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See the best of Florence and Local Tips
Florence is more than just a city. She's a living being that breathes history and culture, ready to lure you in with her overwhelming beauty. Her wonders of art and architecture will befuddle you, and her cuisine tastes like the heavens. She's the beating heart of Tuscany, home to Dante, Da Vinci and the powerful Medici dynasty. And like with any irresistable gem, you'll never want to take your eyes of her again.
- Duomo (Florence Cathedral)
Towering the Florentine skyline is the city’s most iconic landmark, the Duomo (Florence Cathedral). Famous for its Gothic exterior and red-tiled dome, this cathedral is the largest masonry structure in the world.
Entrance to the cathedral is free, but it costs 18 euros to go up to the Dome and into the free-standing Bell Tower. You'll be rewarded with amazing views of Florence!
- Palazzo Vecchio
To symbolize the republic's power, Florentines built a palace to house government organizations in 1299. The palace is still the city's town hall today, and overlooks the impressive Piazza della Signoria, with its many statues, including a replica of Michaelangelo’s David.
A warning to those who enter the historic palace: you may find yourself lost in its many hidden corridors!
- Ponte Vecchio
This ‘old bridge’ used to be home to butchers who were banned out of the city center. Nowadays, the bridge exclusively houses jewellery shops, and serves as a tourist magnet. Take an early stroll here to avoid the crowd and head over to Carapina, one of the best gelaterias in Florence. Take a tour of the Arno river by boat, and experience the Ponte Vecchio from a different perspective.
- Palazzo Pitti
The Palazzo Pitti is the largest museum complex in Florence, with endless halls full of Renaissance masterpieces. The famous paintings by Raphael, Titian and Rubens were once part of the private collection of the Medici family, who ruled Tuscany from this palace.
Make sure to check out the Palatine Gallery and the Royal Apartments. If you have time to spare, take a stroll through the beautiful Boboli Gardens.
- Galleria dell’Accademia
Florence’s Accademia Gallery is best known for its sculptures by Renaissance artist Michelangelo. Today, visitors flock to the gallery to see his world-famous (and enormous) statue of David.
Plan your visit to the museum and buy tickets ahead of time in order to skip the long lines! You can also book a guided tour to help you further enhance your experience.
- Museo di San Marco
This historical art musem showcases the works of the blessed religious painter Fra Angelico. In the first floor, you'll find 44 monastic cells which were decorated with intricate frescoes to help the friars meditate and reflect. The museum also houses the famous Last Supper, frescoed by Renaissance artist Domenico Ghirlandaio at the end of the 15th century.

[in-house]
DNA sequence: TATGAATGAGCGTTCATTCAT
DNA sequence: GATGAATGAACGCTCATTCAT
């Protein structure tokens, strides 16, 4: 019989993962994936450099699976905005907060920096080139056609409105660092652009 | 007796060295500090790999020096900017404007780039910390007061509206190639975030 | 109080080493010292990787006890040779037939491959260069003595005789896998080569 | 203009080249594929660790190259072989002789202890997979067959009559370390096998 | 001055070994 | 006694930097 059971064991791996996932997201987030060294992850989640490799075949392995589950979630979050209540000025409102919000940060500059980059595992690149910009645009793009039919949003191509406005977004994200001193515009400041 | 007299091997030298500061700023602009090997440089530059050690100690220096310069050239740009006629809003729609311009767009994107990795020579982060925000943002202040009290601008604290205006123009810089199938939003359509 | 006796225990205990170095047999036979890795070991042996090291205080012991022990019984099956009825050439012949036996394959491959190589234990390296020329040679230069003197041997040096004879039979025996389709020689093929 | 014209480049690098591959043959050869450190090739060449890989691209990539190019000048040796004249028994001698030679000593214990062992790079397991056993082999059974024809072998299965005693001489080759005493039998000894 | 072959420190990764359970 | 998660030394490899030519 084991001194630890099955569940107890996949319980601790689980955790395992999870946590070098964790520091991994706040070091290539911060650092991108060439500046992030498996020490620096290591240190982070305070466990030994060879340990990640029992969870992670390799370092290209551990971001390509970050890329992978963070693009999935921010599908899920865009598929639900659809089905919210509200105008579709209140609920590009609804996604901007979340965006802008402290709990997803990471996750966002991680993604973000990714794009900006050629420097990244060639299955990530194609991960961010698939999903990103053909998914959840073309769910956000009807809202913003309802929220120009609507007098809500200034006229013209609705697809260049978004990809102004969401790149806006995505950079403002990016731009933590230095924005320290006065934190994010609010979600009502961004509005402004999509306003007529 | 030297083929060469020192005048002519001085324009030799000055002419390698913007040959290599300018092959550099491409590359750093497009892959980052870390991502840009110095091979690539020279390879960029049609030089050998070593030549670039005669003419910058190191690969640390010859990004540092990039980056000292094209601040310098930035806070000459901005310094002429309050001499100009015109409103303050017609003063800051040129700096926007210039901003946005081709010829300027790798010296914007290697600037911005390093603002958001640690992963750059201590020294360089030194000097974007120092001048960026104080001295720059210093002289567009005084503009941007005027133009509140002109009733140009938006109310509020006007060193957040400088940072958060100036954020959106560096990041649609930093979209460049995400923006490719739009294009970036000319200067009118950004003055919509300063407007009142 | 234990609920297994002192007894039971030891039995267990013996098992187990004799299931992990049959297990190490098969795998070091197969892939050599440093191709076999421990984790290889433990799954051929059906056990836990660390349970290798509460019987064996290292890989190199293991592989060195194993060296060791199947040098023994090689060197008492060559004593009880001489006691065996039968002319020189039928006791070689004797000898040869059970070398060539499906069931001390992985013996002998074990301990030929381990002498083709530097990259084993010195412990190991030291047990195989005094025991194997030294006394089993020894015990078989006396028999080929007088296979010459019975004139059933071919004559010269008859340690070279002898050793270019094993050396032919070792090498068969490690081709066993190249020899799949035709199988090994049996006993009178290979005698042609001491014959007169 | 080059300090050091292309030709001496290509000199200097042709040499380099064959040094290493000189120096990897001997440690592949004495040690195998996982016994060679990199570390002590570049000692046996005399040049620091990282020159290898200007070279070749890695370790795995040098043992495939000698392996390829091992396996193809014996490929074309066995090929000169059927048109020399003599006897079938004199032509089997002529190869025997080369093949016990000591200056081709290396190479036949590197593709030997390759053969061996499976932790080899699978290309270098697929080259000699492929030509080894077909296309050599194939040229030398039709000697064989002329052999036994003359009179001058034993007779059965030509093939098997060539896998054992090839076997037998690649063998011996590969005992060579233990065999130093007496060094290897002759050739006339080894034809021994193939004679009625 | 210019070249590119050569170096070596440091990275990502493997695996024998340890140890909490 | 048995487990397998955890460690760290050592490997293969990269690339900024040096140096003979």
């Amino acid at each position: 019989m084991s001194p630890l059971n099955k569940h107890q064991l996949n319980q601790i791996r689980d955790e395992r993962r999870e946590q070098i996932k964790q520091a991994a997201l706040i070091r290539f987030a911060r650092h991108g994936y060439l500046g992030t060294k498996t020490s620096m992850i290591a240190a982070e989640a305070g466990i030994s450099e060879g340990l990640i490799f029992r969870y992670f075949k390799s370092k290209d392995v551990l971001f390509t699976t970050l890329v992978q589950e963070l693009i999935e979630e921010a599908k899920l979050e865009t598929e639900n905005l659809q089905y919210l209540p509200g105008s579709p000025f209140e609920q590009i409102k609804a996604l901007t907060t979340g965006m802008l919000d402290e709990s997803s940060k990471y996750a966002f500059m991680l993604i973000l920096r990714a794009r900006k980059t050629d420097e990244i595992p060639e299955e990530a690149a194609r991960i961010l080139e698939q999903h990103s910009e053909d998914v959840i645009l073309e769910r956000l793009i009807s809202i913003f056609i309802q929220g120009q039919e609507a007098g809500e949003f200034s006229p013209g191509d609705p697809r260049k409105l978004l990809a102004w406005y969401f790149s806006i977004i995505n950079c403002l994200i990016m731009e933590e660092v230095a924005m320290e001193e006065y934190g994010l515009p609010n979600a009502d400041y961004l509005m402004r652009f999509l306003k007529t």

- Bardini Gardens
The gardens at the backdoor of the city are there to remind people that Florence offers natural beauty in addition to its statues, paintings, and architecture.The four hectare garden is perfect for anyone who wants to escape the busy streets of Florence.
A ticket to the garden costs 10 euros and covers four other museums and gardens.
Dress to impress
Many people know Milan as Italy’s fashion capital, but a handful of the country’s famous brands actually come from Florence. Even better, the city is home to many small, lesser-known boutiques that will fit you with a sprezzatura, the effortless style, that can only be found in Florence. Go shopping for accessories at some of the local leather workshops for an instant wardrobe boost.
Ditch the pasta for a night
With tempting options hiding around every corner, it’s easy to eat your weight in pasta when visiting Florence. However, one of the city’s flagship dishes is not a pizza or a pasta; it’s bistecca alla fiorentina, or Florentine steak. With enough flavor to feed two or more people (you order by the kilo), this is not your dad’s T-bone. Enjoy it the way the chef intends it (almost always rare) with a nice, bold glass of Tuscan red wine. You won’t regret it and you won’t forget it!
After a long day and a hearty dinner, a leisurely stroll is good for the soul. The Oltrarno neighborhood is the perfect place for a post-meal passegiata to take in the ambience and maybe even a few drinks. From there, you can head south and walk up to one of the parks or piazzas that overlook the city for some incredible sunset views.
For legendary sandwiches, try All'Antico Vinaio's restaurant at Via dei Neri. They have good prices and huge portions for 5 euros. If you want a historical street meal, go to Sergio Pollini and try their traditional lampredotto. Another cool place to visit is Clet Abraham's Studio. He's the French artist responsible for turning some street signs into funny and interesting works of art!
Getting to Florence by train
Like all major cities in Italy, Florence is very well connected by train. The city's main station, Santa Maria Novella (S.M.N.), is served by high-speed trains from Milan, Bologna, Venice, Rome and Naples. Most regional trains depart from one of the other two stations: Rifredi to the north and Campo di Marte to the east.
You can find all trains to and from Florence in the Eurail Timetable.
From Rome to Florence
From Paris to Florence
From Zürich to Florence
Flights and public transport
There are two main airports in the Tuscany region, of which Florence Airport (known as Peretola) is the smallest. Many of Europe's low-cost flights go to the larger Pisa Airport, which is only 75 minutes from Florence by train or by bus.
Florence's city center is compact and best navigated on foot. A small network of city buses does exist, but since you can walk from one side of the historic center to the other in 15 minutes, you probably won't make use of it.